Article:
Legal Newsline

Friday, April 3, 2020

No new defamation trial for Minnesota murder suspect who was cleared

State Court

By Kyla Asbury | Mar 11, 2020

The Minnesota Judicial Center | Wikimedia Commons

ST. PAUL, Minn. (Legal Newsline) — The Minnesota Supreme Court found that reporting privileges protect news reports regarding certain statements made in police press conferences that were later reported on by media outlets.

The court found that the fair and accurate reporting privilege applied to seven out of 11 statements made by two Gannett Company-owned news agencies, according to the Feb. 26 opinion.

Associate Justice Margaret H. Chutich authored the opinion. Associate Justice G. Barry Anderson and Chief Justice Lorie Skjerven Gildea filed a separate opinion concurring in part and dissenting in part.

Chutich wrote that the jury instructions and the special verdict form — which were also challenged in the appeal — did not provide relevant information that was important for the jury to consider when they were considering a verdict. The court found that the four statements that were not covered under the fair and accurate reporting privileges aren't actionable.

Ryan Larson was arrested in 2012 after Cold Spring Police Officer Tom Decker was shot and killed outside of a bar. Larson lived above the bar and Decker had been responding to a request to check on him by his parents. Abut an hour later, police arrested Larson, who was sleeping in his apartment.

The next morning, a press conference was held and a press release was issued, which news agencies reported on. Larson's case involves 11 statements made by KARE 11 and the St. Cloud Times involving the investigation. Larson was later released from jail and cleared as a suspect in the officer's murder and a second person-of-interest died by suicide after he was questioned by police regarding the incident, according to the opinion.

Larson argued the statements made by news media harmed his reputation and filed suit against them. His case went to trial in November 2016. A jury found that while eight of the statements were defamatory, Larson had failed to prove they were false, so the jury did not make any findings on negligence or damages in its verdict.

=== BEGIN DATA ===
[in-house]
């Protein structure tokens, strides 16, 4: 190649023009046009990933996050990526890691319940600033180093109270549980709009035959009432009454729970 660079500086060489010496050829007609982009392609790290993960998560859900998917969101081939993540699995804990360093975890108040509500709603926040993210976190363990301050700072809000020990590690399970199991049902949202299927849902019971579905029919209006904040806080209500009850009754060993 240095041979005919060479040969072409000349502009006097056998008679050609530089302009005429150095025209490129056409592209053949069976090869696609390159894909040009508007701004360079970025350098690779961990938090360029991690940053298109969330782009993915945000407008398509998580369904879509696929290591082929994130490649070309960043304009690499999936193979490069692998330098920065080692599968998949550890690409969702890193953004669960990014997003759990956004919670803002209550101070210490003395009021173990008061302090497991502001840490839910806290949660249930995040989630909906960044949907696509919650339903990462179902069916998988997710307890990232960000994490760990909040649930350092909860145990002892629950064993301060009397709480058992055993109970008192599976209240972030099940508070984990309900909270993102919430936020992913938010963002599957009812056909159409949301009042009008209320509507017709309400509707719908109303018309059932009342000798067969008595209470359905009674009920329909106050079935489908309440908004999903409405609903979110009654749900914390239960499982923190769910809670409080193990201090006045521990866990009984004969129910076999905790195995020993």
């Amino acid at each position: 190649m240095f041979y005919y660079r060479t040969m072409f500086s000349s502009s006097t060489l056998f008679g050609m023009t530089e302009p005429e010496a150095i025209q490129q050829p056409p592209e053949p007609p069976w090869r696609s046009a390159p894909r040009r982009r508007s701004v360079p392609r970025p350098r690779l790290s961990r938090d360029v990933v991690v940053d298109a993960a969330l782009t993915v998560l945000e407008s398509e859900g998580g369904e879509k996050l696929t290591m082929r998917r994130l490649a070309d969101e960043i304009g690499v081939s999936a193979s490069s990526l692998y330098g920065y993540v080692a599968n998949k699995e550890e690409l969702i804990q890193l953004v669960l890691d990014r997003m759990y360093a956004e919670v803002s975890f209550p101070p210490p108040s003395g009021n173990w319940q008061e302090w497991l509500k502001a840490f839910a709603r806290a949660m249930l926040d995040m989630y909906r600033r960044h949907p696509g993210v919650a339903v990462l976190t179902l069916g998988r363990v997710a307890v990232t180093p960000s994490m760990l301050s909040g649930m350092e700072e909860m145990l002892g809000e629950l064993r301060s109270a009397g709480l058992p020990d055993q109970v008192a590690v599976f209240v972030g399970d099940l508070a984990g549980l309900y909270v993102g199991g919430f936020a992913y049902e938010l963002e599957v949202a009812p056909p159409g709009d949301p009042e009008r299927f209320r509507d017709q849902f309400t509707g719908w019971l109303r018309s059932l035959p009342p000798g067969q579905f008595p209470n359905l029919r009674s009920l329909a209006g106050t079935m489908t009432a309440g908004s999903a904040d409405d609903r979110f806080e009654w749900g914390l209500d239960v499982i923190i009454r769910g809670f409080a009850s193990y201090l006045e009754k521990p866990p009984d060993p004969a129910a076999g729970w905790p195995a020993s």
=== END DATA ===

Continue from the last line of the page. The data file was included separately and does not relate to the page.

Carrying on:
The district court granted Larson a new trial, but Gannett then appealed and the court of appeals reversed that order. Larson then appealed.

Chutich wrote that the reporting privileges regard the actual reporting of what was said by state officials and the police and "does not control the substance" of what is said. She wrote that while the court would affirm the district court's decisions on the statements, it viewed the order for a new trial as an abuse of discretion.

Anderson wrote in the concurrence and dissent that he would not apply privilege in Larson's case to the news agencies and would have remanded the case back to the district court to determine negligence and damages to be paid to Larson.

"A free and robust press that is motivated to inform and educate the public about important public matters is undoubtedly critical to our democracy, and a broad cushion around the press is necessary to accomplish that end," Anderson wrote. "But we also expect the press to act responsibly in how it conducts its work. That did not happen here."

Minnesota Supreme Court case number: A17-1068

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Minnesota Supreme Court